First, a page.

By contrast, al Qaeda has killed fewer than 4,000 Americans since 1992.
And while the Soviets and their allies could field a mechanized army of millions, al Qaeda numbers in the thousands. The International Institute for Strategic Studies, an independent research organization in London, estimates bin Laden's total force at 18,000. Department of Defense estimates range as low as 3,000. "Today we have seen the enemy," writes Russell Seitz, a former fellow of Harvard's Center for International Affairs, "and he has, at most, one division under arms."
The Soviets deployed as many as six divisions near the Fulda Gap in East Germany alone. As Colin Powell writes in his biography, "As I took over V Corps, in 1986, four American divisions [including the U.S. VII Corps] and nineteen Soviet divisions still confronted each other over a border bristling with even deadlier weaponry."
Across Asia and Africa, as the colonial empires of Britain, France, and other European powers retreated, millions more died in civil wars inspired by Communist guerrillas. When the false dawn of peace finally came, millions more suffered and died under the ruthless rule of dictators allied with either the Soviet Union or the United States. Have we forgotten China's "Cultural Revolution," when the Red Guards sent millions to die in faraway fields, sometimes for the "crime" of owning a pair of eyeglasses? They were but few of the seventy million murdered by order of Mao Tse-tung.
Or the some forty million worked to death in the chain of sub-Arctic Circle concentration camps known as the "gulag archipelago," vast islands of misery set up on permafrost wastes? Let us not forget the millions who were murdered by Communist revolutionary Pol Pot's regime in Cambodia.
Among the "political enemies" executed by machete were crying infants and illiterate peasants. I walked through one of the killing fields, outside of Phnom Penh, in 1999. Amid the open pits, one can see still bits of bone poking out between the blades of grass.
Even the risk of terrorism was higher in the end years of the Cold War.
The Soviet Union and China provided an ideological justification, extensive small-arms and bomb-making training, and cascades of cash for terrorists around the world. From the Shining Path in South America to the Red Army Faction and Red Brigades in Europe, these self-described revolutionaries kidnapped, killed, and bombed throughout the 1970s and 1980s. Only the fall of the Soviet Union brought an end to their reign of terror.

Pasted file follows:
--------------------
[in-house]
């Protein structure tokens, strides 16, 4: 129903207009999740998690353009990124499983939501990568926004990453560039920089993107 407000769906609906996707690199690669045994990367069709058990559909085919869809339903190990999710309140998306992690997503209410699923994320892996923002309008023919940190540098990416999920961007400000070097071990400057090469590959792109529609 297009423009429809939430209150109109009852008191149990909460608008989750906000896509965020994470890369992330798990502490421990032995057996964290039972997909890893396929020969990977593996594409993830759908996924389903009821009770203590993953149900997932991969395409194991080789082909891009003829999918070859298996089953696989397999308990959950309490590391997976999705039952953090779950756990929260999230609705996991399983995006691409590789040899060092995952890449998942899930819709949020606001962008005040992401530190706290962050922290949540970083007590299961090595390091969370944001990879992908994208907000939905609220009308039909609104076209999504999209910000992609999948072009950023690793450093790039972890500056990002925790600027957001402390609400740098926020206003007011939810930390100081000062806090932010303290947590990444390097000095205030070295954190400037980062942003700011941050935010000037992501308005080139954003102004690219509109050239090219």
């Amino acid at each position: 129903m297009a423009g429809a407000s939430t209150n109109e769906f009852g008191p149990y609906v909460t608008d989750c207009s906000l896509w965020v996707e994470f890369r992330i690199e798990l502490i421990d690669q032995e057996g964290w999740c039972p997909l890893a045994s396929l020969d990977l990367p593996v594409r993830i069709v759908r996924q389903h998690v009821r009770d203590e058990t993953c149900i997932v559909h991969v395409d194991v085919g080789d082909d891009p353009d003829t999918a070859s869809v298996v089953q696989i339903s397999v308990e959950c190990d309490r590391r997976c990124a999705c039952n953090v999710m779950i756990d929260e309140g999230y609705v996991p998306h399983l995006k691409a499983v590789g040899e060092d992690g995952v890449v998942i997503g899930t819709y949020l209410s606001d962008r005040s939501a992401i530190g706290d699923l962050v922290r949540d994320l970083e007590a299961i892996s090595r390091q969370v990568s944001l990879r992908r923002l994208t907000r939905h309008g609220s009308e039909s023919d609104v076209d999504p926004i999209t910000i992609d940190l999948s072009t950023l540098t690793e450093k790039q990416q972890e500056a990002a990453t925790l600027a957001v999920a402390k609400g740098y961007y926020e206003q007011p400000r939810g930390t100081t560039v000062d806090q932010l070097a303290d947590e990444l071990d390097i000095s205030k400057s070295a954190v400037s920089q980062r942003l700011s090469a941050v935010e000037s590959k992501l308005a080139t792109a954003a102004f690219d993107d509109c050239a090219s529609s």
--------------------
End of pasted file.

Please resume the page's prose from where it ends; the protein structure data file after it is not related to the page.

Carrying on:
Even Near Eastern terror had its roots in Soviet strategy. The Palestine Liberation Organization (PLO), founded in 1964 to oppose the 1948 creation of the state of Israel, received its doctrine, training, and weapons from the Soviets and their captive satellites. The PLO soon released a wave of assassinations, kidnappings, hijackings, and bombings that plague the Middle East to this day. Their allies, Black September, would murder American diplomats in Khartoum, Sudan, and Israeli athletes in Munich, Germany, in 1972. By the late 1970s, the Soviet Union would lose control over its Arab terrorists, who increasingly embraced a radical Islamist ideology.
Other nations, including Iran, Iraq, and Syria, would take the Soviets' place as terror sponsors - and it is the Russians, from Moscow to Chechnya, who are now bedeviled by the demons they created.
With the disappearance of the Soviet Union, many of the terror groups outside Arab lands have withered or turned to kidnapping and drug sales to survive. Communist terrorists in Europe and South America, which were known to target American executives, officers, and diplomats, have disappeared. Americans, especially in Germany, Italy, and Greece, are safer as a result.
But hasn't the risk from terrorism risen in the wake of September 11? Not according to any valid statistical measure. One political scientist who is a recognized expert in analyzing risks from terrorist attacks is Todd Sandler, the Dockson Professor of International Relations and Economics at the University of Southern California in Los Angeles. By any measure, he is a distinguished scholar. Sandler has written or has contributed to nineteen books, published numerous peer-reviewed academic articles and newspaper op-eds, and won awards and grants from the National Science Foundation. Sandler is no pro-Bush shill. He sparked a controversy in 2004 by claiming that the Bush administration was substantially underestimating the deaths from terror attacks, apparently, he contends, for election-year reasons.